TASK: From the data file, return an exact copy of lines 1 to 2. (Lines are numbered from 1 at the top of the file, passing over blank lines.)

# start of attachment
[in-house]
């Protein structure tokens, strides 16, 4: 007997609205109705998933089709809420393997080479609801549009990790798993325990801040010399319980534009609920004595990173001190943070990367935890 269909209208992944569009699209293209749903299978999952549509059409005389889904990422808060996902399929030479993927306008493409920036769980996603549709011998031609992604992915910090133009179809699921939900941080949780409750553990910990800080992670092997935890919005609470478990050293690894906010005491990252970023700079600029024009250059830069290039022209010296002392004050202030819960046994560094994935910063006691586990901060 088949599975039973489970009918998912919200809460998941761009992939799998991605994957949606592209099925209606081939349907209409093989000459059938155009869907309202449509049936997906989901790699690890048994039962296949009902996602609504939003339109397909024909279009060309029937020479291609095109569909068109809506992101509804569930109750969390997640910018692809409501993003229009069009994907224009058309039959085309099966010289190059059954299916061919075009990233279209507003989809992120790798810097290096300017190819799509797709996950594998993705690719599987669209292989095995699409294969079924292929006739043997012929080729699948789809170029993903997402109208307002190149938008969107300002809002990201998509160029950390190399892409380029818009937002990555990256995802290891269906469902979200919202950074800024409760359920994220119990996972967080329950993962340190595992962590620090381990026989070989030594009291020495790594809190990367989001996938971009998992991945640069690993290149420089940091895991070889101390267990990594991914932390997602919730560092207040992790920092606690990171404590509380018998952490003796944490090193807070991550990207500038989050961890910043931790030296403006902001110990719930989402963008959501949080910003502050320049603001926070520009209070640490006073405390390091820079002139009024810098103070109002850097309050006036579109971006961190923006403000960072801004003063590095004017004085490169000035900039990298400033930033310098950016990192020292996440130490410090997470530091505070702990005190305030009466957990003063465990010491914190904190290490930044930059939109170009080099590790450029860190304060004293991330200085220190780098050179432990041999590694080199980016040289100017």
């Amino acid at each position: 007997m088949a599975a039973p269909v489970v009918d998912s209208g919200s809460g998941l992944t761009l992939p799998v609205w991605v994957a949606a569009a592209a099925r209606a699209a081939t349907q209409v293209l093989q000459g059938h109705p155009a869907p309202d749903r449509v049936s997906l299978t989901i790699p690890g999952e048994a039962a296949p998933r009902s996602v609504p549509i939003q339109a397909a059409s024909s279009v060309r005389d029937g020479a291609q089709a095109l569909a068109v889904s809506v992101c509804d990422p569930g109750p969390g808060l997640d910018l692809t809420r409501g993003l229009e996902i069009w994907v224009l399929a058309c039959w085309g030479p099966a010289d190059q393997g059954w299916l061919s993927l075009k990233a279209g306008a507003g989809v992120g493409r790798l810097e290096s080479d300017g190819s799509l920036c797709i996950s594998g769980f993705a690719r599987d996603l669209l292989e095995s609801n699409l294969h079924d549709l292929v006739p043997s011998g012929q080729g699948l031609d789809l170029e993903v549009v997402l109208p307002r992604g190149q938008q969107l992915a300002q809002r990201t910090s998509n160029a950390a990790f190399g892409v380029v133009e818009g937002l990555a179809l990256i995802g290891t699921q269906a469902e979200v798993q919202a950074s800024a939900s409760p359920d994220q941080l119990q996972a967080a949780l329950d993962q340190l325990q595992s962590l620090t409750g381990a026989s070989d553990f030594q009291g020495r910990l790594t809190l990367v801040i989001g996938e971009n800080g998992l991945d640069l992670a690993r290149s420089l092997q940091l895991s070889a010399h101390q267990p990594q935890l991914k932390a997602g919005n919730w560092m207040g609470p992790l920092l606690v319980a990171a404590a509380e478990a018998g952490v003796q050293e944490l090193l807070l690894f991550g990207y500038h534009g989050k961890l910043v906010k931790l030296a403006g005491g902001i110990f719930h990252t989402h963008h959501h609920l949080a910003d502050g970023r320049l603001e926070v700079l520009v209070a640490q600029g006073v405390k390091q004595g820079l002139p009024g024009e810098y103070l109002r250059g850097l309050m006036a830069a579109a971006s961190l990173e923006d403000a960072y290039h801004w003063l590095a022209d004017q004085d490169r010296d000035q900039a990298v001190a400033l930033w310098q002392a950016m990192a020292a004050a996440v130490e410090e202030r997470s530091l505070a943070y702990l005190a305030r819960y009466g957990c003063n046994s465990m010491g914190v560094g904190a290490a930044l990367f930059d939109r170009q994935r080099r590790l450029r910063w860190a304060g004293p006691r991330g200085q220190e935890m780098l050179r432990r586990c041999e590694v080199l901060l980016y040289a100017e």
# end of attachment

[in-house]
């Protein structure tokens, strides 16, 4: 007997609205109705998933089709809420393997080479609801549009990790798993325990801040010399319980534009609920004595990173001190943070990367935890 269909209208992944569009699209293209749903299978999952549509059409005389889904990422808060996902399929030479993927306008493409920036769980996603549709011998031609992604992915910090133009179809699921939900941080949780409750553990910990800080992670092997935890919005609470478990050293690894906010005491990252970023700079600029024009250059830069290039022209010296002392004050202030819960046994560094994935910063006691586990901060 088949599975039973489970009918998912919200809460998941761009992939799998991605994957949606592209099925209606081939349907209409093989000459059938155009869907309202449509049936997906989901790699690890048994039962296949009902996602609504939003339109397909024909279009060309029937020479291609095109569909068109809506992101509804569930109750969390997640910018692809409501993003229009069009994907224009058309039959085309099966010289190059059954299916061919075009990233279209507003989809992120790798810097290096300017190819799509797709996950594998993705690719599987669209292989095995699409294969079924292929006739043997012929080729699948789809170029993903997402109208307002190149938008969107300002809002990201998509160029950390190399892409380029818009937002990555990256995802290891269906469902979200919202950074800024409760359920994220119990996972967080329950993962340190595992962590620090381990026989070989030594009291020495790594809190990367989001996938971009998992991945640069690993290149420089940091895991070889101390267990990594991914932390997602919730560092207040992790920092606690990171404590509380018998952490003796944490090193807070991550990207500038989050961890910043931790030296403006902001110990719930989402963008959501949080910003502050320049603001926070520009209070640490006073405390390091820079002139009024810098103070109002850097309050006036579109971006961190923006403000960072801004003063590095004017004085490169000035900039990298400033930033310098950016990192020292996440130490410090997470530091505070702990005190305030009466957990003063465990010491914190904190290490930044930059939109170009080099590790450029860190304060004293991330200085220190780098050179432990041999590694080199980016040289100017």